Sunday, October 18, 2015

Escrow for the Common Good

Years ago, when I was teaching finance more regularly, I read The Squam Lake Report and thought its recommendation to improve corporate governance by requiring deferred compensation (in cash) for top management made sense. Why should a manager with significant oversight responsibility be paid in full today if the firm does not survive well into the future? It is a straightforward approach to moral hazard when the consequences of a manager's actions take some years to be fully realized. Put a portion of the payment in escrow, and hold it there until reasonable performance has been demonstrated.

I'd like to propose two other applications of the same basic idea to areas I have been thinking about for teaching and research of late. Consider the payments that are made by the public sector to organizations that operate prisons. Why should a prison be paid in full today to incarcerate an inmate who recidivates shortly after release? One estimate puts the rate of recidvism at 40% within 10 years. The prison operator has considerable control over the inmate's daily activities while incarcerated. That time should be used to help prepare the inmates to stay out of prison upon their release. If it is not used productively, it shouldn't be just the taxpayer who bears the financial cost to re-incarcerate the prisoner. Why not condition a portion of the payment to the prison operator on the released inmate staying out of the penal system for some period of time? Put the payments in escrow, and release them to the prison operator slowly over time, based on the released inmate's law-abiding behavior. The low cost of interventions like prisoner education and job training compared to the relatively high cost of re-incarceration suggests that prison operators have room to do a better job.

The other example is higher education. Policy makers are currently wrestling with the issue of what to do about student debt repayment. By some estimates, 1 in 6 borrowers are severely delinquent. Why should a university be paid tuition in full based on the proceeds of a loan that may not be repaid? The university has every opportunity to convey knowledge and teach skills that increase the likelihood of repayment. But it does not bear the financial consequences of a loan not being repaid. Instead, put a portion of the tuition payment in escrow, and release it only as the student loan is repaid. This arrangement provides a financial incentive for universities to provide a better education and to avoid enrolling students who are unlikely to be able to convert this education into enough earnings to repay their loans. These two issues are at the heart of our student debt repayment problem. The problem is financial -- the solution should also have a financial component.

Wednesday, January 14, 2015

Diversifying the Workforce, Then and Now

Do you remember what you were doing ten years ago today? Larry Summers was at the NBER, making some remarks as president of Harvard University at a conference on "Diversifying the Science and Engineering Workforce." Those remarks, widely misunderstood in real time and even today, are posted here. Larry lays out his thesis in the second paragraph:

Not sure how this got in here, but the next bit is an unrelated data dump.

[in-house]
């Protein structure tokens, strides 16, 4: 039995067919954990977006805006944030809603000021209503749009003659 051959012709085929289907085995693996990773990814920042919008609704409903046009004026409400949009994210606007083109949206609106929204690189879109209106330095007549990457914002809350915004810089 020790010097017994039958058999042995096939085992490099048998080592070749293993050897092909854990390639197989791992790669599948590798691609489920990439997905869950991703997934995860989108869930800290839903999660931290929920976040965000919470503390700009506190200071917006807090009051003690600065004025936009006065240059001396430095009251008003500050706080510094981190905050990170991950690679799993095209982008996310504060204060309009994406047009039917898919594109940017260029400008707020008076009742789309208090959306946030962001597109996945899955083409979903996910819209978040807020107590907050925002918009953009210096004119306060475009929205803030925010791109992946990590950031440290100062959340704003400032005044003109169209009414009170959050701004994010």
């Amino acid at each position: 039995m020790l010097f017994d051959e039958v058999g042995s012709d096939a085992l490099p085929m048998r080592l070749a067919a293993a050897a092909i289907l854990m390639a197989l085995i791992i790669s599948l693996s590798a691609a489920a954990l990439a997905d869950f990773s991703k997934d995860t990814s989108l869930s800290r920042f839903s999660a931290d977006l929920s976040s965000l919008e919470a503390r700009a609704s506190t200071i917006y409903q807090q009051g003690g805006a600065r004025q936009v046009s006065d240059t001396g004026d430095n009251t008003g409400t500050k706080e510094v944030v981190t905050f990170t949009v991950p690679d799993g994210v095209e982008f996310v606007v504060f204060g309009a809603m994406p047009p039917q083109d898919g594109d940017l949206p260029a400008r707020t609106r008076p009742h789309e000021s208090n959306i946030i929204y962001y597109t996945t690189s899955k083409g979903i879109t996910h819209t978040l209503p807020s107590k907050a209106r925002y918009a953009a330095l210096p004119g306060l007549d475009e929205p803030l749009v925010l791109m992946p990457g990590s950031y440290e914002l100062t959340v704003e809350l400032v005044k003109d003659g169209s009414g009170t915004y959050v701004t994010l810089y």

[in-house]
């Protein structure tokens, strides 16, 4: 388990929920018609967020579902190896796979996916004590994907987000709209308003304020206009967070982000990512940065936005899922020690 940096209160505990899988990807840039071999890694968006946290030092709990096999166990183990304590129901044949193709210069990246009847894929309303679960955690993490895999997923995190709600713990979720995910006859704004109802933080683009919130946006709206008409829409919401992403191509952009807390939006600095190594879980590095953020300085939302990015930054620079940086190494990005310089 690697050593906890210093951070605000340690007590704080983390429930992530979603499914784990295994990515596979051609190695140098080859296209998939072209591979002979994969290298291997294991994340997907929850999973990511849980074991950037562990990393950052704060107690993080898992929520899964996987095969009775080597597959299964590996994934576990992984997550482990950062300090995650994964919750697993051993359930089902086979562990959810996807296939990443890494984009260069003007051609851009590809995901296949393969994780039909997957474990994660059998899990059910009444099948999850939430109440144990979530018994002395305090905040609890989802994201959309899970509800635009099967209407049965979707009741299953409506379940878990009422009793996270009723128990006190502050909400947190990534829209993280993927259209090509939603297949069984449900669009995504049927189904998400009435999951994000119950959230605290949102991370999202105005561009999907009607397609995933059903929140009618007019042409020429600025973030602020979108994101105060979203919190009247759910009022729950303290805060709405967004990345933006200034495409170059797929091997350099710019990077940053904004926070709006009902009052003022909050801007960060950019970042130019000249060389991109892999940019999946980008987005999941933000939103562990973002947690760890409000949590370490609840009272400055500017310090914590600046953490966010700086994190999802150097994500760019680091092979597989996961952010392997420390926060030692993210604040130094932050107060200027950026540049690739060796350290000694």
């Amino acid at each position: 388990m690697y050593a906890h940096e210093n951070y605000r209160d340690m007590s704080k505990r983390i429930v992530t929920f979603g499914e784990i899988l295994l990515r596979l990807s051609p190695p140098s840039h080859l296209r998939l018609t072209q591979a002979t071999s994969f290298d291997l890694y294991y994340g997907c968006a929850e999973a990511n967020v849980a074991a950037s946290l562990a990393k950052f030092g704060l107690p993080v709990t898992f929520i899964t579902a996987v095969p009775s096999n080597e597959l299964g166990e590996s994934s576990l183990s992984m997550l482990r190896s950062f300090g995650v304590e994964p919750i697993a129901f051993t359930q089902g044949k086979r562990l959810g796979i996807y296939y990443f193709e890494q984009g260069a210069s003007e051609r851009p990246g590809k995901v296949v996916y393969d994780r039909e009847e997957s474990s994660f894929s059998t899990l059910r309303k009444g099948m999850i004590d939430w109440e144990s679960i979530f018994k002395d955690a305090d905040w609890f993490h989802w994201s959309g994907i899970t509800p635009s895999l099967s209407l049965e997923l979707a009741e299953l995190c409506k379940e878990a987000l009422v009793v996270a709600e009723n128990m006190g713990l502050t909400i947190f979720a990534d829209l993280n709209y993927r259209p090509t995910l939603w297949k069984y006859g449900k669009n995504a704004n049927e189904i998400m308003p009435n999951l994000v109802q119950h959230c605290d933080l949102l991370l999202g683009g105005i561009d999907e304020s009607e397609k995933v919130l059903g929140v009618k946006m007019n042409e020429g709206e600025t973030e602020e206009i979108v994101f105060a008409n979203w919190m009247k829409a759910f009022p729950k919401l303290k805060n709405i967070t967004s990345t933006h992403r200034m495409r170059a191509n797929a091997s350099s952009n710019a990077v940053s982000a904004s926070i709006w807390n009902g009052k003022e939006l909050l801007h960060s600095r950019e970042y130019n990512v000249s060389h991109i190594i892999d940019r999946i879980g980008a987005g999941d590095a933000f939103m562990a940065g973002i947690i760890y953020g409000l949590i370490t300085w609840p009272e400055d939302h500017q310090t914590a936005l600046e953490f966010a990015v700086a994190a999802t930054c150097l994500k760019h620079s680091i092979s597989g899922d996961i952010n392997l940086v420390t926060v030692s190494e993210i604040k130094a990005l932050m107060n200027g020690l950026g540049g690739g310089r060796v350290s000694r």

There are three broad hypotheses about the sources of the very substantial disparities that this conference's papers document and have been documented before with respect to the presence of women in high-end scientific professions. One is what I would call the-I'll explain each of these in a few moments and comment on how important I think they are-the first is what I call the high-powered job hypothesis. The second is what I would call different availability of aptitude at the high end, and the third is what I would call different socialization and patterns of discrimination in a search. And in my own view, their importance probably ranks in exactly the order that I just described.

It was the second hypothesis that got Larry into so much trouble. Later in his remarks, he was making a point that is illustrated by the following picture:

The point he made was that if you have two distributions of ability with the same mean but with different variances, then if you look at the extreme tails of the distribution -- here, the ability required to compete for a position in the most selective academic departments -- even a slight decrease in variance will result in a vast under representation of the less variable group. (In the picture above, imagine drawing a vertical line right where the arrow from s2 is placed -- no members from the first group are above that ability level.) Larry's second hypothesis was that the variance of the distribution of female ability was less than that of males. Suggesting in the paragraph quoted above that this had more to do with observed under representation of women in academia than his third hypothesis -- more conventional discriminatory behavior within the professions -- is likely what started the trouble stemming from the remarks. (I blogged about them ten years ago here.)